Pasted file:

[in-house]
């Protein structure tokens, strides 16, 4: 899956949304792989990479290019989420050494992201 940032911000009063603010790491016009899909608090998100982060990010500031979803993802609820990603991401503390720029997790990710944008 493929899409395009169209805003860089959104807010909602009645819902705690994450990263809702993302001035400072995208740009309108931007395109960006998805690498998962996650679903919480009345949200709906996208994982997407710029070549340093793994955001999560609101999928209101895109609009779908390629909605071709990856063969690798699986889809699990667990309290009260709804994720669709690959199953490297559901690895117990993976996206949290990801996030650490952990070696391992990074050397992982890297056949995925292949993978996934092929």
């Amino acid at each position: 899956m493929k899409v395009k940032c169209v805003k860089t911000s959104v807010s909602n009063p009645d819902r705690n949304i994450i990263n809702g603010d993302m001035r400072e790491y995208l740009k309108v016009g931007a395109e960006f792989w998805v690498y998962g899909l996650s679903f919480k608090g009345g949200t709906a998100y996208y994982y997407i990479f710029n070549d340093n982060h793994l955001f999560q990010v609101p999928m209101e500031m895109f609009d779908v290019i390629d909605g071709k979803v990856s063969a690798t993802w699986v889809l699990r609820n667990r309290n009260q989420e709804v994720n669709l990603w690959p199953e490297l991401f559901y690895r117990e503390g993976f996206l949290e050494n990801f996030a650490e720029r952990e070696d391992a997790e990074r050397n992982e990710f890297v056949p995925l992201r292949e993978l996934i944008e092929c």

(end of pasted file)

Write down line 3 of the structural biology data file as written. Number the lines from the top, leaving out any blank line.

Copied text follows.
């Amino acid at each position: 899956m493929k899409v395009k940032c169209v805003k860089t911000s959104v807010s909602n009063p009645d819902r705690n949304i994450i990263n809702g603010d993302m001035r400072e790491y995208l740009k309108v016009g931007a395109e960006f792989w998805v690498y998962g899909l996650s679903f919480k608090g009345g949200t709906a998100y996208y994982y997407i990479f710029n070549d340093n982060h793994l955001f999560q990010v609101p999928m209101e500031m895109f609009d779908v290019i390629d909605g071709k979803v990856s063969a690798t993802w699986v889809l699990r609820n667990r309290n009260q989420e709804v994720n669709l990603w690959p199953e490297l991401f559901y690895r117990e503390g993976f996206l949290e050494n990801f996030a650490e720029r952990e070696d391992a997790e990074r050397n992982e990710f890297v056949p995925l992201r292949e993978l996934i944008e092929c």